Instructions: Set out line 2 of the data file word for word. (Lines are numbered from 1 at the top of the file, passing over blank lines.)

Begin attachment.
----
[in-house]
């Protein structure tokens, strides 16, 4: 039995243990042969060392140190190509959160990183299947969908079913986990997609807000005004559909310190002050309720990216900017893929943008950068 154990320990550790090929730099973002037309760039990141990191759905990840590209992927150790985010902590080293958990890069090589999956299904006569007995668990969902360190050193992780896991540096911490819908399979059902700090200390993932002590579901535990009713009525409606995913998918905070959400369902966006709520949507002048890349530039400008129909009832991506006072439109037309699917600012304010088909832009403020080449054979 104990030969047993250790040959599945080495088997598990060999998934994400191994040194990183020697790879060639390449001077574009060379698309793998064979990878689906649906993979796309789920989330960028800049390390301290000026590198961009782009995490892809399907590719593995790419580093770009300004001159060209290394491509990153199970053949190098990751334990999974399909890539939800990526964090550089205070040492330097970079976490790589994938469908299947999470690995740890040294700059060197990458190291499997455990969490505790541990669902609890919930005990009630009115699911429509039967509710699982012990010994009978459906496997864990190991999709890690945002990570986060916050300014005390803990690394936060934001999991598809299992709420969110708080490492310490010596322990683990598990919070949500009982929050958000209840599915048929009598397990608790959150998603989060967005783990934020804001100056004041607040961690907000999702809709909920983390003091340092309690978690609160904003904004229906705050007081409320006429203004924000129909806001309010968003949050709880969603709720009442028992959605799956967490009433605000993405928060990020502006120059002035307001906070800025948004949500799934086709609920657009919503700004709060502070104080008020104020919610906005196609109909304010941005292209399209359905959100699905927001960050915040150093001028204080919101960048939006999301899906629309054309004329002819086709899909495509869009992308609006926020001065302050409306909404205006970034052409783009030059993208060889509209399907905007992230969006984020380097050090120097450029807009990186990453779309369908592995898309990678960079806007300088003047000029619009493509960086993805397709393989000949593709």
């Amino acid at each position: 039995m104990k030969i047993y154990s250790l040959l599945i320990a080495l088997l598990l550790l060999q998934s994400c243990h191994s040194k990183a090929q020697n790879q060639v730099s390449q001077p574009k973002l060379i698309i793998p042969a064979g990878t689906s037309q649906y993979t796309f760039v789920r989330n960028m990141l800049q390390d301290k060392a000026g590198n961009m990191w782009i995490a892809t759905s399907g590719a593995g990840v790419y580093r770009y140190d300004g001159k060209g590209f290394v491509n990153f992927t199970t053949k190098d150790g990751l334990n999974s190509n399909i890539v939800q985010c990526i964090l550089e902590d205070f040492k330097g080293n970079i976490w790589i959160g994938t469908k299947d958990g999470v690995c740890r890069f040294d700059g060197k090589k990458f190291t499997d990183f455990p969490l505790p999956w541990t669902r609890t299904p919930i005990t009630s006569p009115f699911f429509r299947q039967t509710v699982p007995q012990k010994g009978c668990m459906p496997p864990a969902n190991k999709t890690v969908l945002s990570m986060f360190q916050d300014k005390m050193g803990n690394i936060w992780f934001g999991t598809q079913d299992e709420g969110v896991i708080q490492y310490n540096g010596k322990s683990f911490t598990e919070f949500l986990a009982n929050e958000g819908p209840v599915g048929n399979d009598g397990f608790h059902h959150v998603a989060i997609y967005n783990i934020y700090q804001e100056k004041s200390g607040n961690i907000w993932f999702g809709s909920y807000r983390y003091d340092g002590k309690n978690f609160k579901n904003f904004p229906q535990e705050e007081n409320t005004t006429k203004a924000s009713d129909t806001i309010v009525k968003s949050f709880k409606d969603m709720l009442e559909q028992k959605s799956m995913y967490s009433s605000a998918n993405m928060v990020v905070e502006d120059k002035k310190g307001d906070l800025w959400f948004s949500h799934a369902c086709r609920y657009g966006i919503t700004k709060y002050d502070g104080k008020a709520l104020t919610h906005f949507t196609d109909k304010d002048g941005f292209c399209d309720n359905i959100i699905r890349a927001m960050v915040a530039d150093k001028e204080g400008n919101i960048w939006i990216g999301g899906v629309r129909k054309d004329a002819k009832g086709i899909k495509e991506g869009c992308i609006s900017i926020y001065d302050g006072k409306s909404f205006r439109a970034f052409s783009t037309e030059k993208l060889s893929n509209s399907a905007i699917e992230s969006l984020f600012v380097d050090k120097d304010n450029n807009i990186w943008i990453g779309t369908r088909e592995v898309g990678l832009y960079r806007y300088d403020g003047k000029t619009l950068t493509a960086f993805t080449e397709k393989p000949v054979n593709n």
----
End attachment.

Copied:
């Protein structure tokens, strides 16, 4: 039995243990042969060392140190190509959160990183299947969908079913986990997609807000005004559909310190002050309720990216900017893929943008950068 154990320990550790090929730099973002037309760039990141990191759905990840590209992927150790985010902590080293958990890069090589999956299904006569007995668990969902360190050193992780896991540096911490819908399979059902700090200390993932002590579901535990009713009525409606995913998918905070959400369902966006709520949507002048890349530039400008129909009832991506006072439109037309699917600012304010088909832009403020080449054979 104990030969047993250790040959599945080495088997598990060999998934994400191994040194990183020697790879060639390449001077574009060379698309793998064979990878689906649906993979796309789920989330960028800049390390301290000026590198961009782009995490892809399907590719593995790419580093770009300004001159060209290394491509990153199970053949190098990751334990999974399909890539939800990526964090550089205070040492330097970079976490790589994938469908299947999470690995740890040294700059060197990458190291499997455990969490505790541990669902609890919930005990009630009115699911429509039967509710699982012990010994009978459906496997864990190991999709890690945002990570986060916050300014005390803990690394936060934001999991598809299992709420969110708080490492310490010596322990683990598990919070949500009982929050958000209840599915048929009598397990608790959150998603989060967005783990934020804001100056004041607040961690907000999702809709909920983390003091340092309690978690609160904003904004229906705050007081409320006429203004924000129909806001309010968003949050709880969603709720009442028992959605799956967490009433605000993405928060990020502006120059002035307001906070800025948004949500799934086709609920657009919503700004709060502070104080008020104020919610906005196609109909304010941005292209399209359905959100699905927001960050915040150093001028204080919101960048939006999301899906629309054309004329002819086709899909495509869009992308609006926020001065302050409306909404205006970034052409783009030059993208060889509209399907905007992230969006984020380097050090120097450029807009990186990453779309369908592995898309990678960079806007300088003047000029619009493509960086993805397709393989000949593709």